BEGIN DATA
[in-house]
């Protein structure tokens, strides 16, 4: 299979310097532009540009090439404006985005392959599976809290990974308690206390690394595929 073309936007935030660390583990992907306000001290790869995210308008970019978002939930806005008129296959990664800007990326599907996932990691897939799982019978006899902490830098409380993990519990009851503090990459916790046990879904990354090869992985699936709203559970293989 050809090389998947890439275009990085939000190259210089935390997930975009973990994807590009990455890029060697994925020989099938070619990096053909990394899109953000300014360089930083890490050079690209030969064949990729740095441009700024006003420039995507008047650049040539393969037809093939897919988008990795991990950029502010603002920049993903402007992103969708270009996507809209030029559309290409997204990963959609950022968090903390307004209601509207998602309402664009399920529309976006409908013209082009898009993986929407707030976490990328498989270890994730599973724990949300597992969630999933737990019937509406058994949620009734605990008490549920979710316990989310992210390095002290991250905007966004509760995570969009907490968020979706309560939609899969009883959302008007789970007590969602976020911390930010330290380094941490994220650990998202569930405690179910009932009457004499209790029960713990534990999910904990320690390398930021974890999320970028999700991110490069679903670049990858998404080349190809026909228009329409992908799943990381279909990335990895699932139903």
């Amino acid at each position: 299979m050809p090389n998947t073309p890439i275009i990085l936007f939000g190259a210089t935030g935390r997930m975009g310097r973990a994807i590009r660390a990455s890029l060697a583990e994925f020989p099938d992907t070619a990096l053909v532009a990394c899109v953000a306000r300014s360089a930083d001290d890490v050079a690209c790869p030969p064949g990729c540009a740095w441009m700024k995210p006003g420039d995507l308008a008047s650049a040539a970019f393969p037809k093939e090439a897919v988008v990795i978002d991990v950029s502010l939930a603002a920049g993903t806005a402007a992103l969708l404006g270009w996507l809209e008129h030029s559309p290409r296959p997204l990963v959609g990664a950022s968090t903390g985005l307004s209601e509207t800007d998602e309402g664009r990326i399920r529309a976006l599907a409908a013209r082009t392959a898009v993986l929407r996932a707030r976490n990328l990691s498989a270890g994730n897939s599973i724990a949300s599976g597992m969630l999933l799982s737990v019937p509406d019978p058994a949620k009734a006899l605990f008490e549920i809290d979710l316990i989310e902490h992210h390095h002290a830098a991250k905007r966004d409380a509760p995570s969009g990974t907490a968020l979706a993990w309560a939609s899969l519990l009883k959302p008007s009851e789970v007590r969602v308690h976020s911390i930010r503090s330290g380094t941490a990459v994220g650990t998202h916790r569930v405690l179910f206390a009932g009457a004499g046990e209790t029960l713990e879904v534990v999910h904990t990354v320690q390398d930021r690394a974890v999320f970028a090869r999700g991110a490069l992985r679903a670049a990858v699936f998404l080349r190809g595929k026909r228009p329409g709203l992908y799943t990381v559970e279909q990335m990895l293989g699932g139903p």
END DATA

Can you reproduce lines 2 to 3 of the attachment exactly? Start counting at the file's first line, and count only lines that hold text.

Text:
């Protein structure tokens, strides 16, 4: 299979310097532009540009090439404006985005392959599976809290990974308690206390690394595929 073309936007935030660390583990992907306000001290790869995210308008970019978002939930806005008129296959990664800007990326599907996932990691897939799982019978006899902490830098409380993990519990009851503090990459916790046990879904990354090869992985699936709203559970293989 050809090389998947890439275009990085939000190259210089935390997930975009973990994807590009990455890029060697994925020989099938070619990096053909990394899109953000300014360089930083890490050079690209030969064949990729740095441009700024006003420039995507008047650049040539393969037809093939897919988008990795991990950029502010603002920049993903402007992103969708270009996507809209030029559309290409997204990963959609950022968090903390307004209601509207998602309402664009399920529309976006409908013209082009898009993986929407707030976490990328498989270890994730599973724990949300597992969630999933737990019937509406058994949620009734605990008490549920979710316990989310992210390095002290991250905007966004509760995570969009907490968020979706309560939609899969009883959302008007789970007590969602976020911390930010330290380094941490994220650990998202569930405690179910009932009457004499209790029960713990534990999910904990320690390398930021974890999320970028999700991110490069679903670049990858998404080349190809026909228009329409992908799943990381279909990335990895699932139903």
């Amino acid at each position: 299979m050809p090389n998947t073309p890439i275009i990085l936007f939000g190259a210089t935030g935390r997930m975009g310097r973990a994807i590009r660390a990455s890029l060697a583990e994925f020989p099938d992907t070619a990096l053909v532009a990394c899109v953000a306000r300014s360089a930083d001290d890490v050079a690209c790869p030969p064949g990729c540009a740095w441009m700024k995210p006003g420039d995507l308008a008047s650049a040539a970019f393969p037809k093939e090439a897919v988008v990795i978002d991990v950029s502010l939930a603002a920049g993903t806005a402007a992103l969708l404006g270009w996507l809209e008129h030029s559309p290409r296959p997204l990963v959609g990664a950022s968090t903390g985005l307004s209601e509207t800007d998602e309402g664009r990326i399920r529309a976006l599907a409908a013209r082009t392959a898009v993986l929407r996932a707030r976490n990328l990691s498989a270890g994730n897939s599973i724990a949300s599976g597992m969630l999933l799982s737990v019937p509406d019978p058994a949620k009734a006899l605990f008490e549920i809290d979710l316990i989310e902490h992210h390095h002290a830098a991250k905007r966004d409380a509760p995570s969009g990974t907490a968020l979706a993990w309560a939609s899969l519990l009883k959302p008007s009851e789970v007590r969602v308690h976020s911390i930010r503090s330290g380094t941490a990459v994220g650990t998202h916790r569930v405690l179910f206390a009932g009457a004499g046990e209790t029960l713990e879904v534990v999910h904990t990354v320690q390398d930021r690394a974890v999320f970028a090869r999700g991110a490069l992985r679903a670049a990858v699936f998404l080349r190809g595929k026909r228009p329409g709203l992908y799943t990381v559970e279909q990335m990895l293989g699932g139903p």